#1
I've picked up a cheap Jackson DR-7 for the chugs, and in F standard the bottom strings are ending up a semitone or more out of tune by the end of the song. What can I do to help this? Obviously higher gauge strings next time I string it, would a string tensioner or string tree help?
I'm sure better tuners, or even locking ones would have a great effect, but I can't really afford that right now.

Many thanks
#2
Locking tuners don't affect your tuning. They make it faster to restring.
Don't bother with a string tensioner or string tree.

You should only have a few (three?) wraps around the tuner post on your lowest strings. If your strings are new, and if you're hammering, they'll go flat for a while.

Mind if I ask what you're calling "F Standard" tuning? What are the bottom strings tuned to and what gauge strings re you using?
#3
Quote by dspellman
Locking tuners don't affect your tuning. They make it faster to restring.
Don't bother with a string tensioner or string tree.

You should only have a few (three?) wraps around the tuner post on your lowest strings. If your strings are new, and if you're hammering, they'll go flat for a while.

Mind if I ask what you're calling "F Standard" tuning? What are the bottom strings tuned to and what gauge strings re you using?


I took a bit of a guess with F Standard, I don't have a clue what it is called, but this:
F Bb Eb G# G# C# F Bb
And they're not wrapped half as much as are sensible, but I can't fix that without putting new strings on it; it came with new strings on it.

Verniers say the 7th string is 1.8mm and the 6th is 1.5mm.
#4
Quote by dragonzrmetal
I can't fix that without putting new strings on it; it came with new strings on it.

Well there's your first solution. I've always found only one or two wraps is ideal on the bass strings, maybe three or four on the top strings. Make sure the winds are even and neatly stacked - the goal is basically to string in such a way that changes in tension - most noticeably bending - don't cause the strings to shift on the post. The more winds, and the less snugly they're stacked, the more potential there is, when the string has a brief increase in tension, for something to jump or ping or slide half a millimetre and leave you that little bit more out of tune. Lots of people swear by various methods of "knotting" strings to keep them in place, too. Always worth a try, but I find such methods fiddly and obstructive to the more important aspect that is the actual winding.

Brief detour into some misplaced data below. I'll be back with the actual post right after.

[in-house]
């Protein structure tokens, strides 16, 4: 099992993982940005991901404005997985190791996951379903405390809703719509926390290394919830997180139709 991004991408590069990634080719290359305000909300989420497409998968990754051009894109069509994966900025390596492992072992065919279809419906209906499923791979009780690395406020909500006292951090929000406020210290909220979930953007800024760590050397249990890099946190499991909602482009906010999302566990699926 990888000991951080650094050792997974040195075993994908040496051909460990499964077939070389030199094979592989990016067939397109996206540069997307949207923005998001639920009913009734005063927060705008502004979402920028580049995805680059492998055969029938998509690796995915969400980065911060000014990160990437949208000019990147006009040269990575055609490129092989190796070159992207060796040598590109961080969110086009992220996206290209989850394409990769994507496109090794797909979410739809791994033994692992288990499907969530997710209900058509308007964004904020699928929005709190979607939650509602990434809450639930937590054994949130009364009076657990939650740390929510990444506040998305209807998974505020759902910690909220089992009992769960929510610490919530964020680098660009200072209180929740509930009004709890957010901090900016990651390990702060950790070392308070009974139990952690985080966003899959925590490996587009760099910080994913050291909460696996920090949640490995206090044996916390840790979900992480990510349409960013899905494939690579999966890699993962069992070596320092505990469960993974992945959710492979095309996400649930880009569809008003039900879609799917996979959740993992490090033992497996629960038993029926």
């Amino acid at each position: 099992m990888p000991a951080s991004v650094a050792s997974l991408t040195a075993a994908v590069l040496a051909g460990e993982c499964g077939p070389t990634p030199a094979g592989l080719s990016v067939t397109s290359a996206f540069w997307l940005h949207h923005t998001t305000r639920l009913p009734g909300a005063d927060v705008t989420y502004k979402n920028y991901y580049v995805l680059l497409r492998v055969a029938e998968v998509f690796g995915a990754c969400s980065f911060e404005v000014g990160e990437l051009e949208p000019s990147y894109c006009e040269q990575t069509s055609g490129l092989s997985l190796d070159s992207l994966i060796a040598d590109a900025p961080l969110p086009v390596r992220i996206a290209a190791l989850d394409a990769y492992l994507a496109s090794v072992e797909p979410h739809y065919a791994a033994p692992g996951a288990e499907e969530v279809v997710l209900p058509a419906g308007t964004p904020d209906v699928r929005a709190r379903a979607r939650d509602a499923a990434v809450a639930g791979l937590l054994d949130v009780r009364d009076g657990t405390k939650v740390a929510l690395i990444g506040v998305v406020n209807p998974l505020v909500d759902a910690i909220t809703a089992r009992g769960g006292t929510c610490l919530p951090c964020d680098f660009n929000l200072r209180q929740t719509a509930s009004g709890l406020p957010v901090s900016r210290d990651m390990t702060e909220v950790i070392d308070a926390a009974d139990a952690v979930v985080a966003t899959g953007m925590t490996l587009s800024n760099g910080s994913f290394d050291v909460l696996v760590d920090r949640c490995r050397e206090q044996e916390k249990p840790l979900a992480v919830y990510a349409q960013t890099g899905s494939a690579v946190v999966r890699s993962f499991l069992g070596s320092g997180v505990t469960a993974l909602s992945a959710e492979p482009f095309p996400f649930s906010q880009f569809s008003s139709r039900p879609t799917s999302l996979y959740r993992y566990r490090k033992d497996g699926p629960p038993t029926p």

As you already seem to have realised, if you're okay with thicker strings, they'll generally be more stable. That said, increasing string gauge may well mean you need to expand the nut slots to let the strings move freely.

A decent nut is crucial to decent stability; unless you have an absolutely crap bridge this tends to be the second thing to look at after your strings and stringing method, but I don't think you'll actually need to do anything to the nut; the strings should be plenty to sort this out. Never hurts to put a bit of pencil lead in the slots, though, to keep the string sliding nicely.

Locking tuners and suchlike are great, especially with non-locking tremolos, because they eliminate the issue of poor restringing, but on a hardtail they will very rarely be the solution to your problem.

A string tree will be counterproductive for this - they create more friction, which in general is the cause of tuning issues. Their purpose is to prevent a string having too little downward force (therefore losing sustain or shifting out of place) at the nut, which is a separate issue, and while I've never heard the term "string tensioner", if it's anything along the same lines it's a misnomer (scale length, pitch and the string itself are the only things that can affect the actual string tension) and has the same issue.